• Then there are the troika’s proposals. As you may have read, the troika wants banks to maximize their recovery rates for non-performing loans and to seize property pledged as collateral against these loans and offer it for sale within 18 months. Although this may not affect you directly, it could push some developers into insolvency – and then you could be faced with the problem of dealing with the liquidator as I mentioned earlier.

If you want to sleep easy at night in absolute confidence that no-one can take your property away from you or chase you for money to keep it, pay your Property Transfer Fees as soon as you are notified that your Title Deeds are available and secure its legal, undisputed ownership.


  1. @Whirlybird Rtd – if the developer is proving uncooperative, you can take legal action to have the court appoint someone else to take over the task of getting your Title Deeds issued.

    You may find the article ‘Stuck Waiting for Title Deeds?‘ useful; it’s not easy.

  2. My wife and I got a land registry survey done to see if there was any encumbrances on our property. To our relief there are none. However they told us to speak to our developer and ask him as to what stage that he is at in breaking up our estate of thirty two (32) homes into separate plots.

    We thought that was done when we bought our house, cash. The architect of the estate who lives in the next village canvassed for house owners to pay him a fee to get things moving in regards to obtaining our title deeds. But unfortunately those of us who paid him aren’t being told what is involved.

    Our developer has suspended all building unless someone comes up with cash!! Nigel can you give us any idea of what should be going on and what questions we should be asking. As usual we appreciate your independent and impartial advice.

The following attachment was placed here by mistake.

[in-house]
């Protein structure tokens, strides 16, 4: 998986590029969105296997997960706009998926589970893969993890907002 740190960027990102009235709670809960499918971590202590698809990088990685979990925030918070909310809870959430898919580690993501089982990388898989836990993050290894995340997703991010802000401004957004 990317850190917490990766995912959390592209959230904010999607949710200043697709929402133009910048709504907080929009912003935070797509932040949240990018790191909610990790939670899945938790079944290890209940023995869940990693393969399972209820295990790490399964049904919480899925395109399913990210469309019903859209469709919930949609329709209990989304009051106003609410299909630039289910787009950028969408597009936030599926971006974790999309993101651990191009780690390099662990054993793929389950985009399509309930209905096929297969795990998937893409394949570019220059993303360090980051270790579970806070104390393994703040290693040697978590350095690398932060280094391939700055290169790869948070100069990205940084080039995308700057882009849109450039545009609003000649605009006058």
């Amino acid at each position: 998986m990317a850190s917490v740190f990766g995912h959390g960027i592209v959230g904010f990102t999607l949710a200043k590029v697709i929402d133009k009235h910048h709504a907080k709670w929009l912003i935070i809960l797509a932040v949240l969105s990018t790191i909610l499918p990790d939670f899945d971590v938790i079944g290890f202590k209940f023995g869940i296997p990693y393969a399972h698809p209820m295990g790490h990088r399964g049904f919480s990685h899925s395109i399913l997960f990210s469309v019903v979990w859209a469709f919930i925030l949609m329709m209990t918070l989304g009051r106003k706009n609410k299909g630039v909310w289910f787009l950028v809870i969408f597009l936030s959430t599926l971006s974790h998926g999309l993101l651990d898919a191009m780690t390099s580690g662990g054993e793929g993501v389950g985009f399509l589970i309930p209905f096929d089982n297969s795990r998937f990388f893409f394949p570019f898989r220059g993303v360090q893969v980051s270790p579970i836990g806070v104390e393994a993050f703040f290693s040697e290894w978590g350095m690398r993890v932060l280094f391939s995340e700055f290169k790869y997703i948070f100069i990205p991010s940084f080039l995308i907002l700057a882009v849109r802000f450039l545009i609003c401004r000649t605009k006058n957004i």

3. The only snag is……….the Land Registry don’t go by the price on your Contract to work out the Transfer Tax; they usually add a few grand saying the property was worth ‘more’.

    This has happened to me, and also to one or two friends who were offered their Title Deeds.

  4. Worth mentioning here that if you have an ‘old’ (handwritten) Title Deed, you can for €1.61 get an impressive digitised copy from the Land Registry Office for your locality. You don’t need an appointment and it typically (using Larnaca as an example) takes 15-20 minutes to go right through the bureaucratic processes and come out with something that both looks and feels like an important document of real value.

    Ours even has a digitised map of the street, showing boundaries and buildings as they were at whatever the date of the last local Land Survey was carried out. Well worth the modest investment of Time and Money.

  5. How nice it would be for everyone to be told that their Title Deeds are ready. Sadly for many people that will not happen because their developer has an outstanding mortgage on the land. No doubt that same mortgage was never disclosed when the buyer entered into a contract.

    The Cyprus legal system and the Cyprus property market will reap what they have sown.